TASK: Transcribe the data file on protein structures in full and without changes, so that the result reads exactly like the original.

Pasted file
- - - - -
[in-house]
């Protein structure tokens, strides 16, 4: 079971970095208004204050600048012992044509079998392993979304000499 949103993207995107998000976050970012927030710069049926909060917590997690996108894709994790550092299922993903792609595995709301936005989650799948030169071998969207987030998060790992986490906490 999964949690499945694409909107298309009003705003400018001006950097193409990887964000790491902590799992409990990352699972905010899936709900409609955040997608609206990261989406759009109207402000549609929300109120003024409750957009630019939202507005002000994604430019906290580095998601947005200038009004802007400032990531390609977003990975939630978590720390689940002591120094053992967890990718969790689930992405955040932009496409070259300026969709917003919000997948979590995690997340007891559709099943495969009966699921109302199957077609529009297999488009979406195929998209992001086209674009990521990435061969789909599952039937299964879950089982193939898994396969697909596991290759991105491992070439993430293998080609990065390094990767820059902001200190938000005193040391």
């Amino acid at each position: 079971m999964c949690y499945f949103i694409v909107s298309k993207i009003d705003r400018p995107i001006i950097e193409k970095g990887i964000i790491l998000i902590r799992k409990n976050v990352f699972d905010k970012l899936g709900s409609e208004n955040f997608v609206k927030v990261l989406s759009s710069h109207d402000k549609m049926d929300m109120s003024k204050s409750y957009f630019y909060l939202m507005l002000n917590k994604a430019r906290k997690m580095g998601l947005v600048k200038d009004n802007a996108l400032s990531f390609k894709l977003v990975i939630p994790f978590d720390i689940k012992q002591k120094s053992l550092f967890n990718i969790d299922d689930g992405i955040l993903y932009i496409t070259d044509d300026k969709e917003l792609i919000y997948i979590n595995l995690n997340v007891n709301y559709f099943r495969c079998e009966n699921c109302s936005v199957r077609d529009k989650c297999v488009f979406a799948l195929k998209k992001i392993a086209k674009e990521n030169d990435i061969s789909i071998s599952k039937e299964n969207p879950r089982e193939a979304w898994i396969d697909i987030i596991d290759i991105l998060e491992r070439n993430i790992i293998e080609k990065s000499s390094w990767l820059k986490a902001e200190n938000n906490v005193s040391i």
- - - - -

[in-house]
């Protein structure tokens, strides 16, 4: 079971970095208004204050600048012992044509079998392993979304000499 949103993207995107998000976050970012927030710069049926909060917590997690996108894709994790550092299922993903792609595995709301936005989650799948030169071998969207987030998060790992986490906490 999964949690499945694409909107298309009003705003400018001006950097193409990887964000790491902590799992409990990352699972905010899936709900409609955040997608609206990261989406759009109207402000549609929300109120003024409750957009630019939202507005002000994604430019906290580095998601947005200038009004802007400032990531390609977003990975939630978590720390689940002591120094053992967890990718969790689930992405955040932009496409070259300026969709917003919000997948979590995690997340007891559709099943495969009966699921109302199957077609529009297999488009979406195929998209992001086209674009990521990435061969789909599952039937299964879950089982193939898994396969697909596991290759991105491992070439993430293998080609990065390094990767820059902001200190938000005193040391």
């Amino acid at each position: 079971m999964c949690y499945f949103i694409v909107s298309k993207i009003d705003r400018p995107i001006i950097e193409k970095g990887i964000i790491l998000i902590r799992k409990n976050v990352f699972d905010k970012l899936g709900s409609e208004n955040f997608v609206k927030v990261l989406s759009s710069h109207d402000k549609m049926d929300m109120s003024k204050s409750y957009f630019y909060l939202m507005l002000n917590k994604a430019r906290k997690m580095g998601l947005v600048k200038d009004n802007a996108l400032s990531f390609k894709l977003v990975i939630p994790f978590d720390i689940k012992q002591k120094s053992l550092f967890n990718i969790d299922d689930g992405i955040l993903y932009i496409t070259d044509d300026k969709e917003l792609i919000y997948i979590n595995l995690n997340v007891n709301y559709f099943r495969c079998e009966n699921c109302s936005v199957r077609d529009k989650c297999v488009f979406a799948l195929k998209k992001i392993a086209k674009e990521n030169d990435i061969s789909i071998s599952k039937e299964n969207p879950r089982e193939a979304w898994i396969d697909i987030i596991d290759i991105l998060e491992r070439n993430i790992i293998e080609k990065s000499s390094w990767l820059k986490a902001e200190n938000n906490v005193s040391i």